“We said we expect the review to take several months; obviously that hasn’t changed,” Psaki said. About 300 emails already given to the House committee investigating the attack on the U.S. diplomatic mission in Benghazi, Libya, will be released sooner, she said.
Psaki said that the previous three secretaries of State had responded to the department’s request to turn over any work-related emails they had sent using private accounts.
Madeleine Albright, who held the job during Bill Clinton’s second term, said she did not use email during her tenure.
Colin L. Powell, who headed the department during the President George W. Bush’s first term, said he had used a private email account for some State Department business but had not printed hard copies of any messages and no longer had electronic access to them because the account had been closed.
Condoleezza Rice, Bush’s second secretary of State, said she “did not use personal email for official business,” Psaki said.
Clinton called her delivery of more than 30,000 emails to the State Department “unprecedented” and predicted that most Americans would sympathize with her approach.
Republican lawmakers have been insisting that she release all of her emails, turn over her hard drive or allow inspections of the server. Others have pressed her to appoint an independent arbiter to decide which emails should be released publicly.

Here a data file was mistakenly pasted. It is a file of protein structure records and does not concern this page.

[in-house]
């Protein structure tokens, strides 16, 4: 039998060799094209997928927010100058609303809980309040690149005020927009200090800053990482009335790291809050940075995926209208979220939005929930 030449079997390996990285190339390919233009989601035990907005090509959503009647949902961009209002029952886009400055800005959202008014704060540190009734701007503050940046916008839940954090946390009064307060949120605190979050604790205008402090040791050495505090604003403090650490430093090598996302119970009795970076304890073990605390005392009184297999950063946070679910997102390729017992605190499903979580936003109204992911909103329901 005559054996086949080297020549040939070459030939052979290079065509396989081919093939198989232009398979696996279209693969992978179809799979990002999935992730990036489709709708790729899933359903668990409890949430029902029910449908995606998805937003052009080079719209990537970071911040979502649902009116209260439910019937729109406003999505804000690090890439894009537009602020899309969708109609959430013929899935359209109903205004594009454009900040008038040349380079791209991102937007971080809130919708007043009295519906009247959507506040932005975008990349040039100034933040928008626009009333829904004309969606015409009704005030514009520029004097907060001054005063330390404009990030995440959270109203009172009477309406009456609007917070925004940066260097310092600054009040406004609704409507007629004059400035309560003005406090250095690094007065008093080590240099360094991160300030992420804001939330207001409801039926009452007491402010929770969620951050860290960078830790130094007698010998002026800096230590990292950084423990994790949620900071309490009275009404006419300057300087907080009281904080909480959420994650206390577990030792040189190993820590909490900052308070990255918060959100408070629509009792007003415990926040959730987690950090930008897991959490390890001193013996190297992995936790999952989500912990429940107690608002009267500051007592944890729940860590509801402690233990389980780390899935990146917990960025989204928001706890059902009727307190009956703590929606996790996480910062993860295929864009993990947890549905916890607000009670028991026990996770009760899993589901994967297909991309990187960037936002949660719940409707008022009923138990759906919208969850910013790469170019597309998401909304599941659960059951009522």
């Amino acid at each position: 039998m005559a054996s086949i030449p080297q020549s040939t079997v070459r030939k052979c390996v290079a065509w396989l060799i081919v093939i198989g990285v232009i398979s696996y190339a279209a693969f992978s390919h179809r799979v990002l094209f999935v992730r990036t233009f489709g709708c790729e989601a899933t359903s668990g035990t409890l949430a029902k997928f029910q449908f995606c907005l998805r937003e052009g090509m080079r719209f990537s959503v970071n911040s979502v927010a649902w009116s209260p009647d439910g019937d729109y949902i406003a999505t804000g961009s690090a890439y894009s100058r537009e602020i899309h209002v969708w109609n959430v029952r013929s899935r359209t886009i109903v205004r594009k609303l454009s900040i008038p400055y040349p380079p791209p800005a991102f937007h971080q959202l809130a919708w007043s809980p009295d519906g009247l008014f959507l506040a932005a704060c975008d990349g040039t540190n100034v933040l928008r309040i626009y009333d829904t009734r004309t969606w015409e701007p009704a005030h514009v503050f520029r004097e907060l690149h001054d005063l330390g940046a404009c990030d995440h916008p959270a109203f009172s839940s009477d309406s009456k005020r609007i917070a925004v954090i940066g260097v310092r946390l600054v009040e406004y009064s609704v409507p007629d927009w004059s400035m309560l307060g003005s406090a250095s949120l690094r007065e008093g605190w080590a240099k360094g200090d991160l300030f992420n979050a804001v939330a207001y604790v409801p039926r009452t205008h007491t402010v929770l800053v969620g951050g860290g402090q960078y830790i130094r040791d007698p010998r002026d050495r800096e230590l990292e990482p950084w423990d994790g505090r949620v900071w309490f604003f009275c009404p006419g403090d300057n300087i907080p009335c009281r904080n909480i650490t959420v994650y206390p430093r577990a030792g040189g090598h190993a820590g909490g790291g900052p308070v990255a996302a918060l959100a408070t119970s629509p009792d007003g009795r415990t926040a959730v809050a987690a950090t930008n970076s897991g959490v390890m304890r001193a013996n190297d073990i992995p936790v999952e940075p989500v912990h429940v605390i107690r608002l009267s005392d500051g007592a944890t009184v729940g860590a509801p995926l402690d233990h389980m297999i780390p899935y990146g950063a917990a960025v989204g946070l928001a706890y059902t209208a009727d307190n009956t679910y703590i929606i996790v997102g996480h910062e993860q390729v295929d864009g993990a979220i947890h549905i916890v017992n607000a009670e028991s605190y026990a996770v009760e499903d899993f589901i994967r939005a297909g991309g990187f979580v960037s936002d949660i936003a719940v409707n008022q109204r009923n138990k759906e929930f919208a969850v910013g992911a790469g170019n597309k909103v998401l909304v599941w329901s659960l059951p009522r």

But with her deletions, Clinton cut short that debate.
Clinton said that when she and her staff reviewed the emails last year, she instructed her lawyer to err on the side of turning over anything that might be considered work-related. But that did not satisfy critics, because it meant that her team was the sole judge of what was released.
Rep. Trey Gowdy (R-S.C.), chairman of the House panel investigating the Benghazi attack, demanded access to the server.
“Without access to Secretary Clinton’s personal server, there is no way for the State Department to know it has acquired all documents that should be made public,” he said in a statement. The private email account was first uncovered by his panel’s investigation.
Michael Steel, spokesman for House Speaker John A. Boehner (R-Ohio), said Clinton “didn’t hand over her emails out of the goodness of her heart. She was forced to by smart, determined and effective oversight” by Gowdy’s committee.
Richter reported from Washington and Barabak from San Francisco. Special correspondent Haller contributed from the U.N.; Times staff writer David Lauter contributed from Washington.